My officers are in close touch with the boards on all training matters, including the co-ordination of their activities and those of the Government training centres.
I thank the hon. Member for his reply, which suggests that the arrangements are somewhat of an ad hoc nature, but does he agree that there should be provision for permanent and comprehensive co-ordination between these two bodies?
The arrangements certainly exist. Assessors from my Ministry are in constant and formal touch with each board and are able to facilitate the passage of the information that the hon. Member rightly says is necessary.
The need for retraining is examined as part of a board's assessment of the future manpower and training requirements of its industry. Some of the longer-established boards are now carrying out studies and they will be assisted by the work of the Ministry's Manpower Research Unit in this field.
Can the hon. Gentleman give an assurance that in carrying out this constant examination and reexamination consideration will be given to the need for transferable skills as between one industry and another?
I can certainly give that assurance. The sort of advice that the Ministry's Manpower Research Unit will give to each board, as to the way in which these inquiries should be carried out, is aimed to cover this sort of point.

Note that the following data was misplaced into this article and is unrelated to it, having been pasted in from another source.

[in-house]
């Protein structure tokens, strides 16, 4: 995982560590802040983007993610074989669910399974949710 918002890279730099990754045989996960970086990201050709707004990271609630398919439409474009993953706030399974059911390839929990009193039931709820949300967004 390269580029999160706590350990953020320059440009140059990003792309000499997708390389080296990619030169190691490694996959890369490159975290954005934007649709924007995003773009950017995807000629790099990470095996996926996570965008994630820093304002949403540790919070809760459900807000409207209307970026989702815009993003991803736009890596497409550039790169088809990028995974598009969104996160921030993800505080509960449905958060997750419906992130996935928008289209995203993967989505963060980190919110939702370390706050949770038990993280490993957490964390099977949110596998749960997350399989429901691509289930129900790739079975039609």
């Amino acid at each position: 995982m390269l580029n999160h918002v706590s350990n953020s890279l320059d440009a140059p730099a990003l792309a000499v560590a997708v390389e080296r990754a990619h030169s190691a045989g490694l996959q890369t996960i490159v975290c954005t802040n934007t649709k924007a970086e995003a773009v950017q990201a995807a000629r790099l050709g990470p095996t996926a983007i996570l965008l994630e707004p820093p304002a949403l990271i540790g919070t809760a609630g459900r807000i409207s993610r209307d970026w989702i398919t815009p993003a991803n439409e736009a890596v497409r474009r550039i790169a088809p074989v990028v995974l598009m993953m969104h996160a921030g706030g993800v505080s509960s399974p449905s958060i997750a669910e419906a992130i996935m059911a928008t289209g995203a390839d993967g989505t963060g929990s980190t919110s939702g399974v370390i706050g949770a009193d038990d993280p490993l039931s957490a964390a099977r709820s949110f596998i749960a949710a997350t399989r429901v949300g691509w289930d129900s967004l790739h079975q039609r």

At national level I have the co-operation of all the unions concerned in the acceptance of men trained at Government training centres. There are long-standing difficulties over some trades in Manchester, on Tyneside and in Scotland. Temporary difficulties occasionally arise in other areas.
Can the right hon. Gentleman say that he has the full co-operation of all the printing unions? If so, I shall be glad to hear it. Does not he think that the time has come to abandon persuasion and pious hopes and give publicity to areas which are not co-operating so that the country can judge whether these unions are acting in the national interest?
As the hon. Gentleman knows, I have given publicity to the worst spot in the country. It has not had much effect. I am not so sure that a lot of wider publicity will have a greater effect. The hon. Gentleman will understand that my powers are very limited in this matter. Once I have passed from the stage of exhortation and rowing and cursing them, there is not much left that I can do.
Would my right hon. Friend agree that it might be more helpful to give more publicity to the much greater number of areas in which full cooperation has been obtained? Is he aware that when I have contacted the Ministry of Labour officers in my constituency I have been assured of full co-operation and full placing of these men?
I welcome my hon. Friend's comment. It is true that cooperation has been forthcoming over the vast areas of British industry. But it would be very helpful to me if the other areas would have a look at the whole situation.